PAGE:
9th September 2016

Draghi refuses to feed the fish

FTSE 100
6,859, +12
10,675, -78
S&P 500
x,xxx, +-xx
iTraxx Main
65bp, -0.25bp
iTraxx X-Over Index
304.5bp, -1.5bp
10 Yr Bund
-0.07%, +5bp
iBoxx Corp IG
B+118bp, +1bp 
iBoxx Corp HY Index
B+410bp, -4bp
10 Yr US T-Bond
1.61%, +7bp

ECB straight bats it…


Mario Draghi: ECB leaving things to play out for now

It might have been front and centre for Draghi and a market gripped by what might happen…but nothing did! They kept it all unchanged and claimed that more time was needed to allow the current measures to play out. Draghi swerved questions in his press conference around the potential for buying bank debt, preferring to focus on what the ECB is lifting at the moment – and the impact that it is having.

An extension to the current asset-purchase programme was not discussed at the ECB either, nor did they feel the need of further stimulus for the time being. In our view, they are only delaying the inevitable and more stimulus is coming, likely at the end of Q4 or into early Q1.

Growth forecasts were cut by the ECB (2018 to 1.6% from 1.7%), inflation expectations were left broadly unchanged and Draghi maintained the need for structural reform – again (fat chance of that being heard in the various political circles).

Other than that, the session passed by with little excitement and the BoE’s Carney did his best to dampen it some more with a rather downbeat assessment of what and how much the central bank might look to buy in the bond market as part of its QE operation. Overall, they’re looking at buying £100bn and not the £150bn originally envisaged by the market, and the criteria of eligible corporate securities was quite strict (around UK-based operations/employees etc).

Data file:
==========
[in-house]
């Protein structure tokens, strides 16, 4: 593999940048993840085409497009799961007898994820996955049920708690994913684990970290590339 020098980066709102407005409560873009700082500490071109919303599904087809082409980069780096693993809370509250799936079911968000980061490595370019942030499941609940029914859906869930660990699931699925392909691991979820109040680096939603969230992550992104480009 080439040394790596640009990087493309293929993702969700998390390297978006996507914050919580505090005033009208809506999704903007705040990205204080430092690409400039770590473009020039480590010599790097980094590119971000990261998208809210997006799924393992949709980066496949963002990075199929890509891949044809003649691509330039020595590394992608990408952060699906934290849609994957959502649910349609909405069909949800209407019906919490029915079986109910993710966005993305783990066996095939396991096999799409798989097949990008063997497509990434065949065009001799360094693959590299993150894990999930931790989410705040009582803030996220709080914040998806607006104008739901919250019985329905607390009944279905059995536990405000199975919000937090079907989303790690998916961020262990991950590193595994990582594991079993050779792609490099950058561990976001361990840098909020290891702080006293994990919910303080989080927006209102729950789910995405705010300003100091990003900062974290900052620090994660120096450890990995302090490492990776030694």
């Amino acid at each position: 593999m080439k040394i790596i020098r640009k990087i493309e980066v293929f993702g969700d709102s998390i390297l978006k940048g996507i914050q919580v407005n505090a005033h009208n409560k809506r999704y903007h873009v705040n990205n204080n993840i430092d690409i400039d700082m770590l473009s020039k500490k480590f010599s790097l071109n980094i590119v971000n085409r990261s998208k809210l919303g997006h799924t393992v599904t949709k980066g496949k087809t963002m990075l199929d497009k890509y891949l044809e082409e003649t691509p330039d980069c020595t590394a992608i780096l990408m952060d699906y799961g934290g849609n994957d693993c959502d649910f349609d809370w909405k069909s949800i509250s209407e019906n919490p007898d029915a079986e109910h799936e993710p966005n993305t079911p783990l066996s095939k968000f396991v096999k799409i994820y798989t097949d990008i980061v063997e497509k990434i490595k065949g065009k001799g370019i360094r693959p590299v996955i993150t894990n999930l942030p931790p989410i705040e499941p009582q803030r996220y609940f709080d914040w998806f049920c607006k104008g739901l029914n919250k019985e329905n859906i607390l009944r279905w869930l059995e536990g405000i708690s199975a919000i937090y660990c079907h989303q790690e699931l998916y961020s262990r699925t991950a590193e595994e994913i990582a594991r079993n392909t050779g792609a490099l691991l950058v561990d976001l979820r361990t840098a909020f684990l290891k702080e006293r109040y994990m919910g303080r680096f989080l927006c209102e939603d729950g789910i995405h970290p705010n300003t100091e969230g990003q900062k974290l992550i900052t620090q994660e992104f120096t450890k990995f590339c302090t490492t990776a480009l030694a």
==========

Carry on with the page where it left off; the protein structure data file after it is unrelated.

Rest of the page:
Nevertheless, we don’t think it will have too much negative impact in terms of pushing corporate bond spreads wider in any material way (on the back of any market disappointment), but the tightening might be a little more measured from now on. All issues/issuers will generally benefit as there will still be a relative scarcity of bonds to go round to meet the demand.

There was broad disappointment in it all, leaving Gilts to sell-off (10-year yield up at 0.76%, +8bp) and the 10-year Bund yield rose to -0.07% (+5bp). Peripheral government bonds took it on the chin with, in particular, BTPs in 10-years seeing yields up 7.5bp (to 1.15%) and Spanish yields up at 0.99% (+6bp). These will all reverse in due course, in our view. Stocks also took some pain, probably on the lowering of those growth forecasts with little hope on the inflation front. The DAX, up nicely in the morning session, reversed those gains – and gave up some more, to end around 75 points lower and well-off the session lows – but back in the red for the year. Wednesday’s session close on the DAX was the only time it has been in the black in 2016. Oil had a very good day on the back of a massive decline in US crude stocks when the market had been forecasting a stock build for last week, the subsequent near 4% move in Brent catapulting it close to $50 per barrel again.

What next?